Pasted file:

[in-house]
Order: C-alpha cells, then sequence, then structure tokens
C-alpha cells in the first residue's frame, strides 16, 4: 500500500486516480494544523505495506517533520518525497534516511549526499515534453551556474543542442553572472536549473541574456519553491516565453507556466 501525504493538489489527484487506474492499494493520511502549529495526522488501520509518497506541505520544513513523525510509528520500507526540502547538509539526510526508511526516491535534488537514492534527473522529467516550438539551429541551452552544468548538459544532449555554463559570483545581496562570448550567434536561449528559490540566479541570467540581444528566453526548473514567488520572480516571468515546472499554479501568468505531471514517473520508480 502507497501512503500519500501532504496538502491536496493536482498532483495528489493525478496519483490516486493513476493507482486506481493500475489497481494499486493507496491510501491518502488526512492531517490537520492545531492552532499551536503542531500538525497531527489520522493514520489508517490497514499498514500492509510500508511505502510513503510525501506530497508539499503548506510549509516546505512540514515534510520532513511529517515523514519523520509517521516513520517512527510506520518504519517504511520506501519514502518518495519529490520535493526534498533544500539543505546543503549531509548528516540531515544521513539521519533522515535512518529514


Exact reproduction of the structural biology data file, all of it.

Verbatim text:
[in-house]
Order: C-alpha cells, then sequence, then structure tokens
C-alpha cells in the first residue's frame, strides 16, 4: 500500500486516480494544523505495506517533520518525497534516511549526499515534453551556474543542442553572472536549473541574456519553491516565453507556466 501525504493538489489527484487506474492499494493520511502549529495526522488501520509518497506541505520544513513523525510509528520500507526540502547538509539526510526508511526516491535534488537514492534527473522529467516550438539551429541551452552544468548538459544532449555554463559570483545581496562570448550567434536561449528559490540566479541570467540581444528566453526548473514567488520572480516571468515546472499554479501568468505531471514517473520508480 502507497501512503500519500501532504496538502491536496493536482498532483495528489493525478496519483490516486493513476493507482486506481493500475489497481494499486493507496491510501491518502488526512492531517490537520492545531492552532499551536503542531500538525497531527489520522493514520489508517490497514499498514500492509510500508511505502510513503510525501506530497508539499503548506510549509516546505512540514515534510520532513511529517515523514519523520509517521516513520517512527510506520518504519517504511520506501519514502518518495519529490520535493526534498533544500539543505546543503549531509548528516540531515544521513539521519533522515535512518529514